We also added some timers so that the lighting and watering would be automatic. The lights come on in the morning, and turn themselves off after 14 hours. As to the water, it circulates 10 minutes every 90 minutes. We have nothing to do! This is perfect for the lazy gardener (you do have to feed the fish however!).

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The idea behind any aquaponics system is to have plants live on water-dissolved nutrients. However, unlike hydroponics systems where you have to keep adding nutrients to the water in liquid form that you buy, an aquaponics systems counts on fish poo to feed the plants.

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The Five Poopers and their haunted castle!

The tricky part is to find a balance between what the plants’ needs and what the system can filter: as the water is “dirtied” by fish dejection, it is circulated through pumps to the plant baskets. The plants clean the water by absorbing the fish waste as their food. Finally, the water comes back into the aquarium by gravity. It is therefore important to make sure that the number of fish is not too high for what the plants can clean to avoid having them live in a toxic environment. To make sure that this was not the case, we bought a water testing kit. So far, our five fish have lived in a perfectly balanced environment and are quite lively.

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For the last few months, we have had success with leafy greens and herbs. We are being adventurous now and trying out some tomato plants. We also have had some success with edamame beans, but our 3 plants produced 3 bean pods. Not the best outcome!

However, the best thing about this is that we can enjoy fresh greens and witness their growth from seeds, in the dead of winter (which also makes it difficult to harvest…). We are still working on this: we would like to grow our own fish food to avoid relying on store-bought fish food, but we are still figuring this out. We also like to experiment with different seeds and plants to see what works best.

Let us know if you have such a system at home and what you think of it! Also feel free to ask any questions, and I’ll try to answer them!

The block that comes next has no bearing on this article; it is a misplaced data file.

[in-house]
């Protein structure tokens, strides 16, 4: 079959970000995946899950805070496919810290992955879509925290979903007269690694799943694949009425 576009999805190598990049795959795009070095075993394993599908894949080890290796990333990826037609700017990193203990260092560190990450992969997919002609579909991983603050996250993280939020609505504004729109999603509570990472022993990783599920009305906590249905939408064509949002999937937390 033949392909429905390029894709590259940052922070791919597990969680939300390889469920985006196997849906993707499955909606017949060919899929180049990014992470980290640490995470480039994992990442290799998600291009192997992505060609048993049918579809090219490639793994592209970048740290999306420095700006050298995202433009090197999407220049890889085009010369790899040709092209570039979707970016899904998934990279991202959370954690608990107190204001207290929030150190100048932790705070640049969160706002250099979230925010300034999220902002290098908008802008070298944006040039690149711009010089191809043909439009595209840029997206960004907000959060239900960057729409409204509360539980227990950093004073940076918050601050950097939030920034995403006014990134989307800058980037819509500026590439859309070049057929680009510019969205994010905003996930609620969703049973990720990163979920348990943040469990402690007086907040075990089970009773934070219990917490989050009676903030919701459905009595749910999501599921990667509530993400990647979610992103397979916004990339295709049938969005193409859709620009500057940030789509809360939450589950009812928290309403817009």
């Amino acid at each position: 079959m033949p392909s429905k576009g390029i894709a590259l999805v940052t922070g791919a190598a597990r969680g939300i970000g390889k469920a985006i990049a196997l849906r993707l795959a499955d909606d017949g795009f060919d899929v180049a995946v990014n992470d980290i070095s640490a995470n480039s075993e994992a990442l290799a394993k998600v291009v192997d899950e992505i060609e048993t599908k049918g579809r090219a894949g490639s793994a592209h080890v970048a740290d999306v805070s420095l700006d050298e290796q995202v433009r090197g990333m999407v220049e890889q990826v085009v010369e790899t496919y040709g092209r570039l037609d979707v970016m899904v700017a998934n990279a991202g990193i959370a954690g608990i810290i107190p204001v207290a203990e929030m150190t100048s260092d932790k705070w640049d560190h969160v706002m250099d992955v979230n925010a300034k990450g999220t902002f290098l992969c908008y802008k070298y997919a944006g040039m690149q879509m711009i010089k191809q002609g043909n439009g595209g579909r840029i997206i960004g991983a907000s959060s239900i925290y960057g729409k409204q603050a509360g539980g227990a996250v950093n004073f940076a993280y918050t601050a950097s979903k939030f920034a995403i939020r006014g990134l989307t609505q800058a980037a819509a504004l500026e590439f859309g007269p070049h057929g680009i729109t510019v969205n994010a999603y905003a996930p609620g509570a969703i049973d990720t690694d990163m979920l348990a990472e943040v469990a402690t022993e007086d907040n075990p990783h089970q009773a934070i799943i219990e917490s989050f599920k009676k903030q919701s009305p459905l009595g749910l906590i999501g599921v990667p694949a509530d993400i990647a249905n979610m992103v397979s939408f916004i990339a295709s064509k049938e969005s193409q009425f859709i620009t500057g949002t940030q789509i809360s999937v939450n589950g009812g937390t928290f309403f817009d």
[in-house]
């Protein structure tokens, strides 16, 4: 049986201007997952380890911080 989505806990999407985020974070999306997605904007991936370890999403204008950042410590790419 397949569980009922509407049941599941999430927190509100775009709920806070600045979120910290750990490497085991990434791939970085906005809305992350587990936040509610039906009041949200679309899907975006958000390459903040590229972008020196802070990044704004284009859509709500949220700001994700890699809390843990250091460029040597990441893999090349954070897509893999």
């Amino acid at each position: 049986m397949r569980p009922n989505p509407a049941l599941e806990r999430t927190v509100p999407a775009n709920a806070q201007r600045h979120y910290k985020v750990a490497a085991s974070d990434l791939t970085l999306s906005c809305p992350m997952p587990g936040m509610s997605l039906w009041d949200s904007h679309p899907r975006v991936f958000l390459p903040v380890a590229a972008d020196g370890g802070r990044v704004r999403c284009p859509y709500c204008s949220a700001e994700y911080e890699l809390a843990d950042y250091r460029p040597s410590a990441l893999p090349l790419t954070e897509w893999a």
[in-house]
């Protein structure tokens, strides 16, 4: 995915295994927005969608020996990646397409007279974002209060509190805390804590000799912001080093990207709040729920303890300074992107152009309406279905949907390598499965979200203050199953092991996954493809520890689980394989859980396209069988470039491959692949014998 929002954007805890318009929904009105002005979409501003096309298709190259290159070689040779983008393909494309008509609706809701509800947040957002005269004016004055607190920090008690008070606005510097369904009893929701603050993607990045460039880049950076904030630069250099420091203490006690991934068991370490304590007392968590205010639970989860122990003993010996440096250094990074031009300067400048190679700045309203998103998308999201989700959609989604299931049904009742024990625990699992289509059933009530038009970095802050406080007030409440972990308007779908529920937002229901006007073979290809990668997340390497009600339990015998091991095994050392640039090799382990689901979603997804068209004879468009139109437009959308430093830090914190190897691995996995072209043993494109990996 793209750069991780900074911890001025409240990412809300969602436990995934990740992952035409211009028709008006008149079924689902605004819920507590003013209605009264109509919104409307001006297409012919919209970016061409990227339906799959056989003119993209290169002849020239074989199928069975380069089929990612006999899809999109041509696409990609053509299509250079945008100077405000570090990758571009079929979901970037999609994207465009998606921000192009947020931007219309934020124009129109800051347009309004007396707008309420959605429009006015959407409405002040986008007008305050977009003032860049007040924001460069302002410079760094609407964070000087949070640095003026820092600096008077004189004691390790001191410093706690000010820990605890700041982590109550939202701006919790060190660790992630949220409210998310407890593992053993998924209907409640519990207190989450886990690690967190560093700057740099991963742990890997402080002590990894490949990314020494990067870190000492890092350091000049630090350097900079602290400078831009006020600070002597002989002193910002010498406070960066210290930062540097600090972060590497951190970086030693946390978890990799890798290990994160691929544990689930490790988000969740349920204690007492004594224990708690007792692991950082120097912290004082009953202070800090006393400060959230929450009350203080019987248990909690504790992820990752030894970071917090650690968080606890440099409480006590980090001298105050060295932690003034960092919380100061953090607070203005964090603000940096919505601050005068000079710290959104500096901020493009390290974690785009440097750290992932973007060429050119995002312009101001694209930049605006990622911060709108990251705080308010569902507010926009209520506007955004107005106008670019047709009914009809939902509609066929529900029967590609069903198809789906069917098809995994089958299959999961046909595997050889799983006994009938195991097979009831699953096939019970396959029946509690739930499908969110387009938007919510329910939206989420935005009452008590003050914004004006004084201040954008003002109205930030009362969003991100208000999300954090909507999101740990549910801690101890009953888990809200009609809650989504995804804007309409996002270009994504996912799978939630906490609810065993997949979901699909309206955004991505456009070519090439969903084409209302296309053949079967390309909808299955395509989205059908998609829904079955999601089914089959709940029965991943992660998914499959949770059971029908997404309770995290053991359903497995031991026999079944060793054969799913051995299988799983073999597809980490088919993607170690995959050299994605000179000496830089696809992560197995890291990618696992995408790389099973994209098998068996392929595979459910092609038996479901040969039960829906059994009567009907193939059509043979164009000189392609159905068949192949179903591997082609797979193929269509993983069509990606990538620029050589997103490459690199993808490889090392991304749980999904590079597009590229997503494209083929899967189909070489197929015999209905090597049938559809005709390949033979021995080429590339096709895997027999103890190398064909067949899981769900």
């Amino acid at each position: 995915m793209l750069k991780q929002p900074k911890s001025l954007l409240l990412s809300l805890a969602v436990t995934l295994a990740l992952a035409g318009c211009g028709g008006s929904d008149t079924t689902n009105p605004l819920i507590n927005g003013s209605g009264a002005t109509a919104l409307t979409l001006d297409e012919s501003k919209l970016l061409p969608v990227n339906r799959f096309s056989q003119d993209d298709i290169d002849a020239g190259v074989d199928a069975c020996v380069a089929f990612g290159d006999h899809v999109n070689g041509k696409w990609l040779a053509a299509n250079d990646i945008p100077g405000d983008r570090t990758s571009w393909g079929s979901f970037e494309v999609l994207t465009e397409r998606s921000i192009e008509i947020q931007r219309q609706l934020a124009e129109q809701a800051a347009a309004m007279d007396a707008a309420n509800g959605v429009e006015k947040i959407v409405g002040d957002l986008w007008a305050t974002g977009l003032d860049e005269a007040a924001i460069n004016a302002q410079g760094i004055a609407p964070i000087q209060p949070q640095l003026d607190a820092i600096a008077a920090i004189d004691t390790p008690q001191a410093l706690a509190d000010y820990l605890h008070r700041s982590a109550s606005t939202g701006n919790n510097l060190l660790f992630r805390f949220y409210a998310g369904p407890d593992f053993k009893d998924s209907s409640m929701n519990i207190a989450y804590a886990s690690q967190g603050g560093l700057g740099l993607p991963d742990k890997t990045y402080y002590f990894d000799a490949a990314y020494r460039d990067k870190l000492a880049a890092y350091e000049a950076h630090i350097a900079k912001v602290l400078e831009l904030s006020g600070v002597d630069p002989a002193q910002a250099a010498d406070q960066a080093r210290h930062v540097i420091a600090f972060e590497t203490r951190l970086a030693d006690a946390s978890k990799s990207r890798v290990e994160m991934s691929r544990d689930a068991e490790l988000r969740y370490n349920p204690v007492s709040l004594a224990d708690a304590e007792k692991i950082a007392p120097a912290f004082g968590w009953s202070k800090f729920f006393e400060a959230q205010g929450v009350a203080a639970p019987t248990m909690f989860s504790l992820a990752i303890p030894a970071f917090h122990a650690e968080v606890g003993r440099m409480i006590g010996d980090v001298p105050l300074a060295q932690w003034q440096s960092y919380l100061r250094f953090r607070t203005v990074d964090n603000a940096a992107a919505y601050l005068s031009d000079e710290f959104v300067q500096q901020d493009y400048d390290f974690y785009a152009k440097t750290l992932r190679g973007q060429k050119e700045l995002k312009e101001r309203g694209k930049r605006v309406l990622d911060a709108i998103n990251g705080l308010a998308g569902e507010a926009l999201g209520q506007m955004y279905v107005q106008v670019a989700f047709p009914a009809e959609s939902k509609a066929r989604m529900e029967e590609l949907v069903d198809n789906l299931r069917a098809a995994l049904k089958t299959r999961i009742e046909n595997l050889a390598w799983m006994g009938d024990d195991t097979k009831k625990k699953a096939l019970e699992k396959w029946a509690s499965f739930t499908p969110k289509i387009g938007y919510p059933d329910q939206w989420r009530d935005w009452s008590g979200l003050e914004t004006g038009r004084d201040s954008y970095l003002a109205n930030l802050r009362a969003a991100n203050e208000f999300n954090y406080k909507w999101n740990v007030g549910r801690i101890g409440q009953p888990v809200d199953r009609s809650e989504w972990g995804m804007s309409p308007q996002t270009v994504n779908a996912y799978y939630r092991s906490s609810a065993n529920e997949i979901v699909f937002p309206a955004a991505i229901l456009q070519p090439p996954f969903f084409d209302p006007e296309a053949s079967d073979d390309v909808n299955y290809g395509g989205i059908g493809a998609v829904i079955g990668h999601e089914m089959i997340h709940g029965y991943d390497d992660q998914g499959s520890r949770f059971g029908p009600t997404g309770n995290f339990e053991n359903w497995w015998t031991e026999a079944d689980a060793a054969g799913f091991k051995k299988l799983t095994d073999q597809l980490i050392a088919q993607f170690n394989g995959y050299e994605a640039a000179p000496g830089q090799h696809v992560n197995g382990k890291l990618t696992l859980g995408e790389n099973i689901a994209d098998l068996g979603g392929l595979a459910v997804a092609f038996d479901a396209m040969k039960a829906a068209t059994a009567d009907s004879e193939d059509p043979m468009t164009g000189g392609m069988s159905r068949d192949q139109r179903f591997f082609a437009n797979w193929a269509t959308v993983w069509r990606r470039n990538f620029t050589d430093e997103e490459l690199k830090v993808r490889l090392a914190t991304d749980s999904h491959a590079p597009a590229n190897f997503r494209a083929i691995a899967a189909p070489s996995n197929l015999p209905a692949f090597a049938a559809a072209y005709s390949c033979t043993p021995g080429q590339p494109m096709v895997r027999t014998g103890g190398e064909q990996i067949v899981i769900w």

Balcony garden

Yesterday was me and my boyfriend’s birthdays! Exciting!

Marche_Jean-Talon_13After a long day at work, I wanted to go buy some ice cream because summer has finally caught up with Montreal! From 11C to almost 30C in a week, spring has come and gone. One of the best ice cream places in Montreal is situated in the Marché Jean-Talon: the Havre aux Glaces.

Once I got to this outdoor market, I found myself surrounded with flowers, fruits, noises, smells, colors and people from all countries and ages. I had forgotten how much I liked strolling between the stands and looking for more plants to put on our balcony.

I am so happy with how it is turning out! We found two types of eggplants, a sunflower, kale, and fine herbs. We also installed our tomatoes and calendulas out. Now all we need it some sun, water and patience. I can’t wait for all those little plants to grow! 🙂

I really enjoyed going to the market as it proved to be the perfect place to find the last plants we needed up here.

Our balcony garden is turning out great! :)

Our balcony garden is turning out great! 🙂

So next time you get yourself in a market, take the time to steal a few smells by softly rubbing your fingers on fine herbs, soak your eyes in colours and listen to lively people’s friendly arguments. You might find some new happy plants to keep you company!

Planting our own tomatoes!

Living in a big city like Montreal has its ups and downs. For example, we both miss the open spaces of the countryside and having a garden to grow our own plants and vegetables. This feeling is exacerbated by my sister-in-law who is lucky enough to live in the French Loire Valley in a cute house with a gigantic garden. She has apples, cherries and prunes growing.

Well, lucky for us, Montreal is a city of balconies. Even more lucky, our balcony is not on the street but on a private backyard, which means we have calm and green surrounding this outdoor extravaganza. In our previous apartment, the balcony was huge! However, it was facing North, meaning we had about 3 hours of direct sunlight in the middle of the summer. We still managed to have thyme, rosemary, stevia, sage and some flowers survive there. We also tried green peas, and they did work, to the great joy of our next door neighbor: the squirrel. At one point we even had strawberries.

To have a great balcony with a lot of sunshine was one of our greatest selection criteria when we were looking for an apartment. This paid off as we found a great apartment, facing South this time, with a sun bathed balcony!

As the winter is still reluctantly leaving Montreal, we had to start sprouting indoors. This years we are going for sun-loving plants: tomatoes (all colors) and Calendula are starting their growth inside. When the weather will be better, we will also try out beans, carrots and beets. We are so excited to see these babies grow, and we will keep you posted on how it goes!

Baby plants coming up! :)

Baby plants coming up! 🙂 This is what they look like after a week!

Do you have any experience growing vegetables on a balcony?